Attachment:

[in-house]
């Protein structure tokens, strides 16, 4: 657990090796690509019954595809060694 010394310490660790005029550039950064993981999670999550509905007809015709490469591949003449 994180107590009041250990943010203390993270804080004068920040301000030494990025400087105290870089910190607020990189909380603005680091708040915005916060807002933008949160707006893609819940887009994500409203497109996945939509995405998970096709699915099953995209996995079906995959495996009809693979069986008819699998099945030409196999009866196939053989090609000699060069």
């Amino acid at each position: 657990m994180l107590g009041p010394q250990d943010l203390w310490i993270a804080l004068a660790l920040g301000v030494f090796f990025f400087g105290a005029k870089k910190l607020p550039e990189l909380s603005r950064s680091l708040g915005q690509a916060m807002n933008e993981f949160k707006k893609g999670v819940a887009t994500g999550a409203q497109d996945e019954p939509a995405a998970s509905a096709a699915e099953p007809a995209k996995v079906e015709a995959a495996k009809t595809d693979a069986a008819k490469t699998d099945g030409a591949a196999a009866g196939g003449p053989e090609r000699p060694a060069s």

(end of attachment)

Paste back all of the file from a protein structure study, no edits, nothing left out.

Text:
[in-house]
């Protein structure tokens, strides 16, 4: 657990090796690509019954595809060694 010394310490660790005029550039950064993981999670999550509905007809015709490469591949003449 994180107590009041250990943010203390993270804080004068920040301000030494990025400087105290870089910190607020990189909380603005680091708040915005916060807002933008949160707006893609819940887009994500409203497109996945939509995405998970096709699915099953995209996995079906995959495996009809693979069986008819699998099945030409196999009866196939053989090609000699060069």
């Amino acid at each position: 657990m994180l107590g009041p010394q250990d943010l203390w310490i993270a804080l004068a660790l920040g301000v030494f090796f990025f400087g105290a005029k870089k910190l607020p550039e990189l909380s603005r950064s680091l708040g915005q690509a916060m807002n933008e993981f949160k707006k893609g999670v819940a887009t994500g999550a409203q497109d996945e019954p939509a995405a998970s509905a096709a699915e099953p007809a995209k996995v079906e015709a995959a495996k009809t595809d693979a069986a008819k490469t699998d099945g030409a591949a196999a009866g196939g003449p053989e090609r000699p060694a060069s």